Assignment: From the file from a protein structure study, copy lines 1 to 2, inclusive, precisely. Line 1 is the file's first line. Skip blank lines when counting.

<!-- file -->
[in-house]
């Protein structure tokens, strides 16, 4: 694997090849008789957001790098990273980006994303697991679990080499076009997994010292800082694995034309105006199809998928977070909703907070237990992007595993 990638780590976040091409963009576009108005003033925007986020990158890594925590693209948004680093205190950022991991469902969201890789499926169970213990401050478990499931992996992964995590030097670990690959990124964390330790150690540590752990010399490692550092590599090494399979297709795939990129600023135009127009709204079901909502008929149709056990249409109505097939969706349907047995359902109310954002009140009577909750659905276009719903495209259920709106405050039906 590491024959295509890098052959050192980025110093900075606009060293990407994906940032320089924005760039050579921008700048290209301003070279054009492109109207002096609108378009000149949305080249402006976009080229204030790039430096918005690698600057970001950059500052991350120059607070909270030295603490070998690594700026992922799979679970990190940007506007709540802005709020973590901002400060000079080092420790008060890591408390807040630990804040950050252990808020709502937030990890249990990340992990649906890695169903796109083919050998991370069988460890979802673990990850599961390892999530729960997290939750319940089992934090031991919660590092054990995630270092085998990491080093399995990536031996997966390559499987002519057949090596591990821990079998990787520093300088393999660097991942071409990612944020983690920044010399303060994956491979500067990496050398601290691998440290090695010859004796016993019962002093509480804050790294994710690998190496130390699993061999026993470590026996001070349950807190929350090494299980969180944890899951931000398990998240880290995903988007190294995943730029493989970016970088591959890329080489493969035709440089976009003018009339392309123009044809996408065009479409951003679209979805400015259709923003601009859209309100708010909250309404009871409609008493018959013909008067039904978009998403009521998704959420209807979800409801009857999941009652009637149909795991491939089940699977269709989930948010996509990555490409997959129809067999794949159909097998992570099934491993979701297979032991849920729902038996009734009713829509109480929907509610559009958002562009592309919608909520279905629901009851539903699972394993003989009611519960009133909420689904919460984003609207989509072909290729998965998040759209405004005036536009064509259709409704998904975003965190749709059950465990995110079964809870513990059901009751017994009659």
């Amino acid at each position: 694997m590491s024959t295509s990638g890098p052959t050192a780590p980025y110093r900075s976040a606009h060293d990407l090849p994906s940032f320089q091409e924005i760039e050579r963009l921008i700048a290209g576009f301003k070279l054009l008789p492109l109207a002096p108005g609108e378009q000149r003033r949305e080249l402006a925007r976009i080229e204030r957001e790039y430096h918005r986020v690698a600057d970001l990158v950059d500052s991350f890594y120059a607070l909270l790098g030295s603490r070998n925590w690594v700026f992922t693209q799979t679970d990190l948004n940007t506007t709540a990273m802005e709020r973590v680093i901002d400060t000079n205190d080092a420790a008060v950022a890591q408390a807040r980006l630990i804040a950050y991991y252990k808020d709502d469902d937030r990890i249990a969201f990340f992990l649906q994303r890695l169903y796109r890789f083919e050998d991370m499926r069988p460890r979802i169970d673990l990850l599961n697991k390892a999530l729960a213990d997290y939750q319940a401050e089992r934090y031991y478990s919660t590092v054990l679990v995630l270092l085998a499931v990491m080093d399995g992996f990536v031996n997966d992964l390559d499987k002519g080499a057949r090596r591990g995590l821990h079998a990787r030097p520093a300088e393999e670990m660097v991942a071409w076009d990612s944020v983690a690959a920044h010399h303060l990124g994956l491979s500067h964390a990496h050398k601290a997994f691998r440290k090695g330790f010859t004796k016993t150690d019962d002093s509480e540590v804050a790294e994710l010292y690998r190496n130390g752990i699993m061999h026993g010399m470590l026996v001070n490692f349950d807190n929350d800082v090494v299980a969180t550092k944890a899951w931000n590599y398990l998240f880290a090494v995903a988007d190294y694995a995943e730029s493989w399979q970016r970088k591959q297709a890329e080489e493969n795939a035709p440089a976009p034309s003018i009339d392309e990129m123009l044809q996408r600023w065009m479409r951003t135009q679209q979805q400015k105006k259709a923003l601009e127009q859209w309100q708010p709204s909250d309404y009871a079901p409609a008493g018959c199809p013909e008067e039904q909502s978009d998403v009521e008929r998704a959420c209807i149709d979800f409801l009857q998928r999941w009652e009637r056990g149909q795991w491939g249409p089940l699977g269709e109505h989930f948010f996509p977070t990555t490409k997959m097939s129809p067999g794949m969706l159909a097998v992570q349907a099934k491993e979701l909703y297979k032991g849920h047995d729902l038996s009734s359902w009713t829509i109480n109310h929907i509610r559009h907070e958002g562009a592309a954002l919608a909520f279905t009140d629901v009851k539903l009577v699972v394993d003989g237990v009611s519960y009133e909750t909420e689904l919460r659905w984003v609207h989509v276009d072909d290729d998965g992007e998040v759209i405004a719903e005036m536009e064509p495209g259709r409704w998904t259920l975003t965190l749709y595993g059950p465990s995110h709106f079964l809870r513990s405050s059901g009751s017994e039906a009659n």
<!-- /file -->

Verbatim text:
[in-house]
């Protein structure tokens, strides 16, 4: 694997090849008789957001790098990273980006994303697991679990080499076009997994010292800082694995034309105006199809998928977070909703907070237990992007595993 990638780590976040091409963009576009108005003033925007986020990158890594925590693209948004680093205190950022991991469902969201890789499926169970213990401050478990499931992996992964995590030097670990690959990124964390330790150690540590752990010399490692550092590599090494399979297709795939990129600023135009127009709204079901909502008929149709056990249409109505097939969706349907047995359902109310954002009140009577909750659905276009719903495209259920709106405050039906 590491024959295509890098052959050192980025110093900075606009060293990407994906940032320089924005760039050579921008700048290209301003070279054009492109109207002096609108378009000149949305080249402006976009080229204030790039430096918005690698600057970001950059500052991350120059607070909270030295603490070998690594700026992922799979679970990190940007506007709540802005709020973590901002400060000079080092420790008060890591408390807040630990804040950050252990808020709502937030990890249990990340992990649906890695169903796109083919050998991370069988460890979802673990990850599961390892999530729960997290939750319940089992934090031991919660590092054990995630270092085998990491080093399995990536031996997966390559499987002519057949090596591990821990079998990787520093300088393999660097991942071409990612944020983690920044010399303060994956491979500067990496050398601290691998440290090695010859004796016993019962002093509480804050790294994710690998190496130390699993061999026993470590026996001070349950807190929350090494299980969180944890899951931000398990998240880290995903988007190294995943730029493989970016970088591959890329080489493969035709440089976009003018009339392309123009044809996408065009479409951003679209979805400015259709923003601009859209309100708010909250309404009871409609008493018959013909008067039904978009998403009521998704959420209807979800409801009857999941009652009637149909795991491939089940699977269709989930948010996509990555490409997959129809067999794949159909097998992570099934491993979701297979032991849920729902038996009734009713829509109480929907509610559009958002562009592309919608909520279905629901009851539903699972394993003989009611519960009133909420689904919460984003609207989509072909290729998965998040759209405004005036536009064509259709409704998904975003965190749709059950465990995110079964809870513990059901009751017994009659």